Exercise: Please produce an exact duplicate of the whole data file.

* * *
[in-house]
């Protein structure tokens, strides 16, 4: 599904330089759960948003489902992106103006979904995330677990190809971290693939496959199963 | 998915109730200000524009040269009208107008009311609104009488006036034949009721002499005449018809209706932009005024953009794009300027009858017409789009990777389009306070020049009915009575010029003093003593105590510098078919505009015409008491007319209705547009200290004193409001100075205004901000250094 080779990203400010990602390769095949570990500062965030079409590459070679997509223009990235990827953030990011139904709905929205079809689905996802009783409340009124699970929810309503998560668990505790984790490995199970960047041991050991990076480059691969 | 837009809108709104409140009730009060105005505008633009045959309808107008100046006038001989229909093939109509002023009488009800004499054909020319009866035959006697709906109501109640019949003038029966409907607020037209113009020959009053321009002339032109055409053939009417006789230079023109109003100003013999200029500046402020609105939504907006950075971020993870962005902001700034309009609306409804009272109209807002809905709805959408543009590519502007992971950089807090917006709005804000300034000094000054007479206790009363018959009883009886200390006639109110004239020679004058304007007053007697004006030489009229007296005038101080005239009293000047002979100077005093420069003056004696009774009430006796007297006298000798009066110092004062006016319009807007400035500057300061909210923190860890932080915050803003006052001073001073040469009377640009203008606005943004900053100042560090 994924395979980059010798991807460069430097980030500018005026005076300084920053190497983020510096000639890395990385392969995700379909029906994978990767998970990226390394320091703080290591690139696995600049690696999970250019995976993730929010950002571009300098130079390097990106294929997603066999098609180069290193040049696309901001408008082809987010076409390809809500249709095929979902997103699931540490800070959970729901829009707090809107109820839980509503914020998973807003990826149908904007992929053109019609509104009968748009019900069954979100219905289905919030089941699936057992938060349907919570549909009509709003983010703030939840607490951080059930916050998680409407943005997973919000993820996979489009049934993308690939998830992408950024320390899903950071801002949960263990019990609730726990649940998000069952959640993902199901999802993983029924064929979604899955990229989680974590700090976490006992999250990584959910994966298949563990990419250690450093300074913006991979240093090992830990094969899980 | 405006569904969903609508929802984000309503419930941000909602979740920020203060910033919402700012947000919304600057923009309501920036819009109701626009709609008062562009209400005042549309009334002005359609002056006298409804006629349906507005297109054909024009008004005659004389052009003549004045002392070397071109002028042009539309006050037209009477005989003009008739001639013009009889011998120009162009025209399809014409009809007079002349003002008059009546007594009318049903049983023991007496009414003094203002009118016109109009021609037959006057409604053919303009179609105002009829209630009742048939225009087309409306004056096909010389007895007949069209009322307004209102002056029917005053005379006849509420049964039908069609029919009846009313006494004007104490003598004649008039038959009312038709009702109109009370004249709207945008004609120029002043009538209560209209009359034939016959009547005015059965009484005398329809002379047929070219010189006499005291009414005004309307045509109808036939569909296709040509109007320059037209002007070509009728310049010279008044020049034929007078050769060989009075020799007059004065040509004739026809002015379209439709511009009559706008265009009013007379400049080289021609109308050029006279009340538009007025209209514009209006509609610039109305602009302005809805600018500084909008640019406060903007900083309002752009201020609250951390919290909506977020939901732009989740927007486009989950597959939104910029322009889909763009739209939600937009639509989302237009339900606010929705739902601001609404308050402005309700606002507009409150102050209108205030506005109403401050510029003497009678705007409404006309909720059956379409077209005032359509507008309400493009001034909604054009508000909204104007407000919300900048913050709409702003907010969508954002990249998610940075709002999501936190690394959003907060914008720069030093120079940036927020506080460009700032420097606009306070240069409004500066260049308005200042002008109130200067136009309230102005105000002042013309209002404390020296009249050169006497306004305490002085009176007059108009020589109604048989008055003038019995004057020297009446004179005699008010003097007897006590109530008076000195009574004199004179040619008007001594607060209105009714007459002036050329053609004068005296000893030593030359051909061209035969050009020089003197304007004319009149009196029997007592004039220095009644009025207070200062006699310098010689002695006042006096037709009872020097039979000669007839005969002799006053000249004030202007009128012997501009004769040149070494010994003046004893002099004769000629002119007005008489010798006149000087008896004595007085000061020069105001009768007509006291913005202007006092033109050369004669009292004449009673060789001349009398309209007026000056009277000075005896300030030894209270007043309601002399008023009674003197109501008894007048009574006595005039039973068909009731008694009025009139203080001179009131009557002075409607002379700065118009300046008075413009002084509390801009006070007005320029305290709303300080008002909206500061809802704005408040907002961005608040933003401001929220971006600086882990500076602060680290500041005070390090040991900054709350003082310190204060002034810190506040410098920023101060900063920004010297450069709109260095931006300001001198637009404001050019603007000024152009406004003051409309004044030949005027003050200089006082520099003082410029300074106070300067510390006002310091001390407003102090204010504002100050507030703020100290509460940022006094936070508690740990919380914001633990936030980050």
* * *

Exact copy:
[in-house]
């Protein structure tokens, strides 16, 4: 599904330089759960948003489902992106103006979904995330677990190809971290693939496959199963 | 998915109730200000524009040269009208107008009311609104009488006036034949009721002499005449018809209706932009005024953009794009300027009858017409789009990777389009306070020049009915009575010029003093003593105590510098078919505009015409008491007319209705547009200290004193409001100075205004901000250094 080779990203400010990602390769095949570990500062965030079409590459070679997509223009990235990827953030990011139904709905929205079809689905996802009783409340009124699970929810309503998560668990505790984790490995199970960047041991050991990076480059691969 | 837009809108709104409140009730009060105005505008633009045959309808107008100046006038001989229909093939109509002023009488009800004499054909020319009866035959006697709906109501109640019949003038029966409907607020037209113009020959009053321009002339032109055409053939009417006789230079023109109003100003013999200029500046402020609105939504907006950075971020993870962005902001700034309009609306409804009272109209807002809905709805959408543009590519502007992971950089807090917006709005804000300034000094000054007479206790009363018959009883009886200390006639109110004239020679004058304007007053007697004006030489009229007296005038101080005239009293000047002979100077005093420069003056004696009774009430006796007297006298000798009066110092004062006016319009807007400035500057300061909210923190860890932080915050803003006052001073001073040469009377640009203008606005943004900053100042560090 994924395979980059010798991807460069430097980030500018005026005076300084920053190497983020510096000639890395990385392969995700379909029906994978990767998970990226390394320091703080290591690139696995600049690696999970250019995976993730929010950002571009300098130079390097990106294929997603066999098609180069290193040049696309901001408008082809987010076409390809809500249709095929979902997103699931540490800070959970729901829009707090809107109820839980509503914020998973807003990826149908904007992929053109019609509104009968748009019900069954979100219905289905919030089941699936057992938060349907919570549909009509709003983010703030939840607490951080059930916050998680409407943005997973919000993820996979489009049934993308690939998830992408950024320390899903950071801002949960263990019990609730726990649940998000069952959640993902199901999802993983029924064929979604899955990229989680974590700090976490006992999250990584959910994966298949563990990419250690450093300074913006991979240093090992830990094969899980 | 405006569904969903609508929802984000309503419930941000909602979740920020203060910033919402700012947000919304600057923009309501920036819009109701626009709609008062562009209400005042549309009334002005359609002056006298409804006629349906507005297109054909024009008004005659004389052009003549004045002392070397071109002028042009539309006050037209009477005989003009008739001639013009009889011998120009162009025209399809014409009809007079002349003002008059009546007594009318049903049983023991007496009414003094203002009118016109109009021609037959006057409604053919303009179609105002009829209630009742048939225009087309409306004056096909010389007895007949069209009322307004209102002056029917005053005379006849509420049964039908069609029919009846009313006494004007104490003598004649008039038959009312038709009702109109009370004249709207945008004609120029002043009538209560209209009359034939016959009547005015059965009484005398329809002379047929070219010189006499005291009414005004309307045509109808036939569909296709040509109007320059037209002007070509009728310049010279008044020049034929007078050769060989009075020799007059004065040509004739026809002015379209439709511009009559706008265009009013007379400049080289021609109308050029006279009340538009007025209209514009209006509609610039109305602009302005809805600018500084909008640019406060903007900083309002752009201020609250951390919290909506977020939901732009989740927007486009989950597959939104910029322009889909763009739209939600937009639509989302237009339900606010929705739902601001609404308050402005309700606002507009409150102050209108205030506005109403401050510029003497009678705007409404006309909720059956379409077209005032359509507008309400493009001034909604054009508000909204104007407000919300900048913050709409702003907010969508954002990249998610940075709002999501936190690394959003907060914008720069030093120079940036927020506080460009700032420097606009306070240069409004500066260049308005200042002008109130200067136009309230102005105000002042013309209002404390020296009249050169006497306004305490002085009176007059108009020589109604048989008055003038019995004057020297009446004179005699008010003097007897006590109530008076000195009574004199004179040619008007001594607060209105009714007459002036050329053609004068005296000893030593030359051909061209035969050009020089003197304007004319009149009196029997007592004039220095009644009025207070200062006699310098010689002695006042006096037709009872020097039979000669007839005969002799006053000249004030202007009128012997501009004769040149070494010994003046004893002099004769000629002119007005008489010798006149000087008896004595007085000061020069105001009768007509006291913005202007006092033109050369004669009292004449009673060789001349009398309209007026000056009277000075005896300030030894209270007043309601002399008023009674003197109501008894007048009574006595005039039973068909009731008694009025009139203080001179009131009557002075409607002379700065118009300046008075413009002084509390801009006070007005320029305290709303300080008002909206500061809802704005408040907002961005608040933003401001929220971006600086882990500076602060680290500041005070390090040991900054709350003082310190204060002034810190506040410098920023101060900063920004010297450069709109260095931006300001001198637009404001050019603007000024152009406004003051409309004044030949005027003050200089006082520099003082410029300074106070300067510390006002310091001390407003102090204010504002100050507030703020100290509460940022006094936070508690740990919380914001633990936030980050």